Smartphone and computer technology has completely turned the world around, providing helps in all areas of life from scheduling work to planning the kids’ meals. However, these devices are distracting people like never before, and many are suffering consequences and even danger because of the distraction.
In one study on college students, 97 percent of students admitted to using cell phones during class. Their reasons are less than academic too, using the phones to text, check their email, or scroll through social media. Many don’t even understand how this distraction has affected their grades.
Even further, drivers are still using cell phones while driving, despite tightening laws and warnings from cell phone companies. According to the National Safety Council, cell phone usage caused over 25 percent of car accidents in 2014.
At the same time, pedestrians also face danger if they are walking while distracted by a device. Over 50 percent of adults who use cell phones have walked into someone or something because they were distracted. Depending on what people are walking into, they could be risking their lives. Some pedestrians have been seriously injured or worse while focusing on a phone call or text.
People simply need to put their devices down and stay connected to the Internet less. Here are a few examples of people putting lives in danger because of cell phones or computers:
Lifeguard on Duty?
Recently, one autistic student drowned while swimming in his school’s pool. He had gone to the pool with a group of special needs children and should have had close supervision due to his autism.
Unfortunately, no one noticed the student’s danger in time, including the lifeguard on duty. The lifeguard was using a computer in a room close by when the accident happened. Had the lifeguard stayed at his station and off the computer, this autistic student might have gotten help more quickly and lived.
Distracted Teenage Driver
One teenager, Amanda, was notorious for using her phone while driving her car. She had full confidence in her driving abilities and loved staying connected to friends. Then one day, her distracted driving landed her in an accident in which her car rolled over three times. This time, she walked out alive.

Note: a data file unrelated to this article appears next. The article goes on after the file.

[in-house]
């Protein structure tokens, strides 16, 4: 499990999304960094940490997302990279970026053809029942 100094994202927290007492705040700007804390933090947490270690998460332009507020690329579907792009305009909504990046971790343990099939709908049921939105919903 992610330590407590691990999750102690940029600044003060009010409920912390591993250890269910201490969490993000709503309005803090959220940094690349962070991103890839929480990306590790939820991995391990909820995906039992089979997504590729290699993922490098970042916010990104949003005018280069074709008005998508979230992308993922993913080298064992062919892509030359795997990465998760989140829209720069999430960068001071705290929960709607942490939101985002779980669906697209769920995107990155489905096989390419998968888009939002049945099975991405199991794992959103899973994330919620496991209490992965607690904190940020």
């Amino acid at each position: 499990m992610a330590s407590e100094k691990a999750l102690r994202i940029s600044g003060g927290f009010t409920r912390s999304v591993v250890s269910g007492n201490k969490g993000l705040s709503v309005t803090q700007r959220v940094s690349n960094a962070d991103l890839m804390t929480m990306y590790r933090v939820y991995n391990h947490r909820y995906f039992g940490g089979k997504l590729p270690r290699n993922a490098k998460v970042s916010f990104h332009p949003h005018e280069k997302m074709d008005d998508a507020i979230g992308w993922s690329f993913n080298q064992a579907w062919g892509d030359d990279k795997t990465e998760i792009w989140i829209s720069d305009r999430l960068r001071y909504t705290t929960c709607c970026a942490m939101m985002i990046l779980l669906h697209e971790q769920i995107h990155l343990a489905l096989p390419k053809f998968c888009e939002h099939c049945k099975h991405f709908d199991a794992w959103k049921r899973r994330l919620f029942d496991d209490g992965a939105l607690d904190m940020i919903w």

After the accident, Amanda wanted to change her habits, keeping off her phone when behind the wheel. One year later, however, she decided to pick up the phone again while driving. She drove off the road and died a day later from air loss. If Amanda had waited to talk to her friend, she would have focused on the road and maintained control of her car.
Doctor in Surgery
In some incidents, even doctors use connected devices during surgery. One doctor at the Yorkville Endoscopy clinic decided to take a picture during a throat surgery with a famous comedian. The surgery took a wrong turn, and the patient ended up dying from blocked air supply. Although the hospital did not link the phone usage with the patient’s death, the doctor was undoubtedly distracted during the procedure, at least for the length of the picture.
What Are We Doing about it?
To combat this distraction, many companies could heighten efforts to help people get off their devices. For example, cell phone companies have started campaigns against texting while driving. However, the National Safety Council’s reports show that taking a phone call while driving actually causes more accidents than texting.
In hospitals, doctors’ cell phone usage also has little monitoring. Although research shows that using cell phones in the OR can easily contaminate the surgery, many hospitals just do not impose any restrictions on this practice. If hospitals enforced rules on cleaning and using devices, they would be helping doctors focus better and protecting patients from irresponsible risk.
While you should certainly continue to advance your life with improved technology, learn where to draw the line. Take your own distraction seriously, knowing that you could be endangering someone’s life. Most of all, put your phone or computer away and become actively involved in the real world, free from distraction.